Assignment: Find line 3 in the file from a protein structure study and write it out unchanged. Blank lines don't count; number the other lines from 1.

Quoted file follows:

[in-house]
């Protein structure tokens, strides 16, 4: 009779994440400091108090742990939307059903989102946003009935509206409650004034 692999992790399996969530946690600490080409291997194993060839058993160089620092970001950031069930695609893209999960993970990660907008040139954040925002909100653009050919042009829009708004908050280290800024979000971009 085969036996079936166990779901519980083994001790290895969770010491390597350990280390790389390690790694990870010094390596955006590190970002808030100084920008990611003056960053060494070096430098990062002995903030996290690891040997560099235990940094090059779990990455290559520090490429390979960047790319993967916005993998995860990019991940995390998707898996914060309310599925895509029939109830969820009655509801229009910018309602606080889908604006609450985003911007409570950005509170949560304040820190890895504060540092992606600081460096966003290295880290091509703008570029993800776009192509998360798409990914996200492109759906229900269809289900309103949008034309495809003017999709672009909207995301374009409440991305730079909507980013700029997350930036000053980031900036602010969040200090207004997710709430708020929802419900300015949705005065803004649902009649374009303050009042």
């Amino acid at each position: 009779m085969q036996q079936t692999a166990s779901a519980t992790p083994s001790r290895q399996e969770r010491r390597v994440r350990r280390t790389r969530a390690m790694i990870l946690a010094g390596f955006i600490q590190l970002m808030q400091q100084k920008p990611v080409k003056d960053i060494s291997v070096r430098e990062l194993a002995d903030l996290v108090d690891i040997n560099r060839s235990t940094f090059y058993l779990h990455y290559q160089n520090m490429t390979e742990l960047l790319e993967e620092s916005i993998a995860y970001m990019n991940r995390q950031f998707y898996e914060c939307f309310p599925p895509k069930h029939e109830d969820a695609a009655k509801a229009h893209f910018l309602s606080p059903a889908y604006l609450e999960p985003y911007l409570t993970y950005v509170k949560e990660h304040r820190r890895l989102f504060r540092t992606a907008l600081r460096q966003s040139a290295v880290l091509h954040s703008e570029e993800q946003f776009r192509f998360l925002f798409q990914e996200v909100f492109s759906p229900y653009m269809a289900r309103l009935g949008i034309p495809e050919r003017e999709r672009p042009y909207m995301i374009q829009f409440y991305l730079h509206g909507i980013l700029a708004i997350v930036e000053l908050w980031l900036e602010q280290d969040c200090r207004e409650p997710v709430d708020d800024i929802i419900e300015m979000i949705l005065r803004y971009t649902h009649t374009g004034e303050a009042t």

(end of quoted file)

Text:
């Amino acid at each position: 009779m085969q036996q079936t692999a166990s779901a519980t992790p083994s001790r290895q399996e969770r010491r390597v994440r350990r280390t790389r969530a390690m790694i990870l946690a010094g390596f955006i600490q590190l970002m808030q400091q100084k920008p990611v080409k003056d960053i060494s291997v070096r430098e990062l194993a002995d903030l996290v108090d690891i040997n560099r060839s235990t940094f090059y058993l779990h990455y290559q160089n520090m490429t390979e742990l960047l790319e993967e620092s916005i993998a995860y970001m990019n991940r995390q950031f998707y898996e914060c939307f309310p599925p895509k069930h029939e109830d969820a695609a009655k509801a229009h893209f910018l309602s606080p059903a889908y604006l609450e999960p985003y911007l409570t993970y950005v509170k949560e990660h304040r820190r890895l989102f504060r540092t992606a907008l600081r460096q966003s040139a290295v880290l091509h954040s703008e570029e993800q946003f776009r192509f998360l925002f798409q990914e996200v909100f492109s759906p229900y653009m269809a289900r309103l009935g949008i034309p495809e050919r003017e999709r672009p042009y909207m995301i374009q829009f409440y991305l730079h509206g909507i980013l700029a708004i997350v930036e000053l908050w980031l900036e602010q280290d969040c200090r207004e409650p997710v709430d708020d800024i929802i419900e300015m979000i949705l005065r803004y971009t649902h009649t374009g004034e303050a009042t």